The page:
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What Writers Talk About

Looking way too serious before the panel If you're not a writer, don't ever get caught in a group of them. The discussions are never-ending, and we love them, even if we've heard them a thousand times before. I sat on a panel Saturday that discussed writers' dilemmas and how to solve them. After sharing a few of our own problem areas, we asked the audience to share theirs. We could have stayed all day. The funny thing is that in the final analysis, they're the same. How to overcome a stalled story (I recommend a break, even if it takes a week or two). How to cut to a reasonable word count (I listen to the MS read by my computer. Others read it aloud to themselves or to others). How to beef up a MS that's too short (I added a subplot; others add a secondary character). How to recognize your "personal errors," those things we all do that irritate readers (I use SmartEdit, which points out how many times I used the word just or how many sentences

A Conference for Writers

I'm a member of EPIC, the Electronically Published  Internet Coalition. I've only been  to this conference once, but it was productive,  and I love San Antonio. They're a great group, so I told them I'd help with publicity. (TA-DA!)   Please join us in the lovely city of San Antonio,  Texas for EPICon 2015 *EPICon- Bringing ePublishing Partners Together* March 13-14th, 2015 The Menger Hotel, San Antonio, TX Sponsored by the Electronic Publishing Industry Coalition REGISTRATION IS NOW OPEN! Enjoy two days of all things ePublishing. With workshops  for any author or publishing professional, this short period will be packed  with information, news, and most importantly: education. Authors, old and new,  will have the opportunity to learn about small press ePublishing and network with publishers, editors, and experienced published authors. For 2015, we have a full schedule of educational and informative workshops for authors and publishers, with gu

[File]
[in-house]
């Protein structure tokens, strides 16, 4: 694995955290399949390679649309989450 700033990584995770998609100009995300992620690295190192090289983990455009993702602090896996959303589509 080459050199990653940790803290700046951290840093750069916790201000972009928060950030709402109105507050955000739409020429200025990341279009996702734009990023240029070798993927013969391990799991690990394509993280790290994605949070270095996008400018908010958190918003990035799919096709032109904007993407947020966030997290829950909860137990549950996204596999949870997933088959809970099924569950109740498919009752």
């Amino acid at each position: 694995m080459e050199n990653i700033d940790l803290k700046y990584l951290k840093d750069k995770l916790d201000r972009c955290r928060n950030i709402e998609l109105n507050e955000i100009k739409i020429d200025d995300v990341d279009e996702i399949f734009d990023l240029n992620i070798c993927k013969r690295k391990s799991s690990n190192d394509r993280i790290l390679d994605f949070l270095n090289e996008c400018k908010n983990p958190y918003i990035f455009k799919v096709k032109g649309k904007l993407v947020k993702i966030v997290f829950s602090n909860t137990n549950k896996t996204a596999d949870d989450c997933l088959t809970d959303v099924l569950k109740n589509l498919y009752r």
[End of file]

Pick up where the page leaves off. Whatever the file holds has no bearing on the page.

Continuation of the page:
Magna 2014 Has Left the Building

I manned the Midwest Mystery Writers of America table for a while, with the able assistance of E.A. Poe I returned last night from Magna Cum Murder, a mystery conference held in Indianapolis, IN at the beautiful Columbia Club. One can safely say that a good time was had by all, and the organizers, led by the indefatigable Kathryn Kennison  do a great job of making everyone feel at home. Since I've attended many Magnas, I saw lots of authors I've chatted with, dined with, or sat on panels with in the past, either at Magna or at other cons. Molly MacRae, Sarah Wisseman, Sharan Newman, Tony Perona, Albert Bell, Dan (D.E.) Johnson, John Desjarlais, Monica Ferris, Ann Margaret Lewis, Carla Norton, Elaine Orr, Carol Preflatish, Lori Rader-Day, and Brenda Robertson Stewart. Among those authors you will find a wide array of mysteries, from woo-woo to cozy to deadly serious. What does one do at a mystery con? If you're an author, you sit on panels and discuss wh

Magna Cum Murder

This weekend I'm headed to Magna Cum Murder, a mystery con that's fairly close to home (only 7.5 hours!). Magna is organized by the folks at Ball State University, and it's a great place to see old friends from the mystery community and meet new ones, especially fans. From Friday p.m. until Sunday, we'll discuss our favorite genre, bemoan the current state of publishing, and enjoy being with people who get it, who know how much fun it is for very nice people to read, write, and talk about violent death. I'm on two panels. On Saturday I'll be discussing historical mysteries with Sharan Newman, Albert Bell, Sarah Wisseman, and C.J. Norton. Historical discussions often focus on how much research an author should do and how much inclusion of history in a mystery is enough...or too much. My Simon & Elizabeth Mysteries got me on this panel, and since the fourth book of that series ( Her Majesty's Mischief ) is due early in 2015, I'm pleased to be there.